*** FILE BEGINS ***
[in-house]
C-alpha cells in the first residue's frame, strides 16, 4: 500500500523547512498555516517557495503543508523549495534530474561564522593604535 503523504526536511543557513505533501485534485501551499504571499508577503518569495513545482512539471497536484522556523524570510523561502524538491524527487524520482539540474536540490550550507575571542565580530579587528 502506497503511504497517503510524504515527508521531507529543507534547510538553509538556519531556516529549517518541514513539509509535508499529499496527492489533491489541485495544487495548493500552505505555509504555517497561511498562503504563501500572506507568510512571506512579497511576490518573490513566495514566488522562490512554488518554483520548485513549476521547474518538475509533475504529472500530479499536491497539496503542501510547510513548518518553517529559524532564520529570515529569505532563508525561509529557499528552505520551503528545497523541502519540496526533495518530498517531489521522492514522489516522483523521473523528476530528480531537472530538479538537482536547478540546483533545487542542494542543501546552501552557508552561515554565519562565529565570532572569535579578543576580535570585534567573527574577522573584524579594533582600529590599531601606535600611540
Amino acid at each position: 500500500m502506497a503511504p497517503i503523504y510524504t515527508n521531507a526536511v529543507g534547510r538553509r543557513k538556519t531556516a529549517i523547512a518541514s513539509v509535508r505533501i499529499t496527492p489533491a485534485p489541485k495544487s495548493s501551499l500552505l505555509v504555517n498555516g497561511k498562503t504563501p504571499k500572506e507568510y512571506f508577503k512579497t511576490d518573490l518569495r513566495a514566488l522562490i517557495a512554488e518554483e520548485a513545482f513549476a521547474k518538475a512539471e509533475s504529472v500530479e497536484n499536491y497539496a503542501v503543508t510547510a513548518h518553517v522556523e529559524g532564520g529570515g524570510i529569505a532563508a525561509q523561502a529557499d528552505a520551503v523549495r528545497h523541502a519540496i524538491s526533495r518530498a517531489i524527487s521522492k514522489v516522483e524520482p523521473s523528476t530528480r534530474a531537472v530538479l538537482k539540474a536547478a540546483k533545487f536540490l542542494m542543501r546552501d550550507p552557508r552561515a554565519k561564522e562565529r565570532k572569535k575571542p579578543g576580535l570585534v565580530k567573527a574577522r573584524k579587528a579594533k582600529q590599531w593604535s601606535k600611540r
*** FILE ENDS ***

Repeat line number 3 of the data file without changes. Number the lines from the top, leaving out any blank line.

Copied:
Amino acid at each position: 500500500m502506497a503511504p497517503i503523504y510524504t515527508n521531507a526536511v529543507g534547510r538553509r543557513k538556519t531556516a529549517i523547512a518541514s513539509v509535508r505533501i499529499t496527492p489533491a485534485p489541485k495544487s495548493s501551499l500552505l505555509v504555517n498555516g497561511k498562503t504563501p504571499k500572506e507568510y512571506f508577503k512579497t511576490d518573490l518569495r513566495a514566488l522562490i517557495a512554488e518554483e520548485a513545482f513549476a521547474k518538475a512539471e509533475s504529472v500530479e497536484n499536491y497539496a503542501v503543508t510547510a513548518h518553517v522556523e529559524g532564520g529570515g524570510i529569505a532563508a525561509q523561502a529557499d528552505a520551503v523549495r528545497h523541502a519540496i524538491s526533495r518530498a517531489i524527487s521522492k514522489v516522483e524520482p523521473s523528476t530528480r534530474a531537472v530538479l538537482k539540474a536547478a540546483k533545487f536540490l542542494m542543501r546552501d550550507p552557508r552561515a554565519k561564522e562565529r565570532k572569535k575571542p579578543g576580535l570585534v565580530k567573527a574577522r573584524k579587528a579594533k582600529q590599531w593604535s601606535k600611540r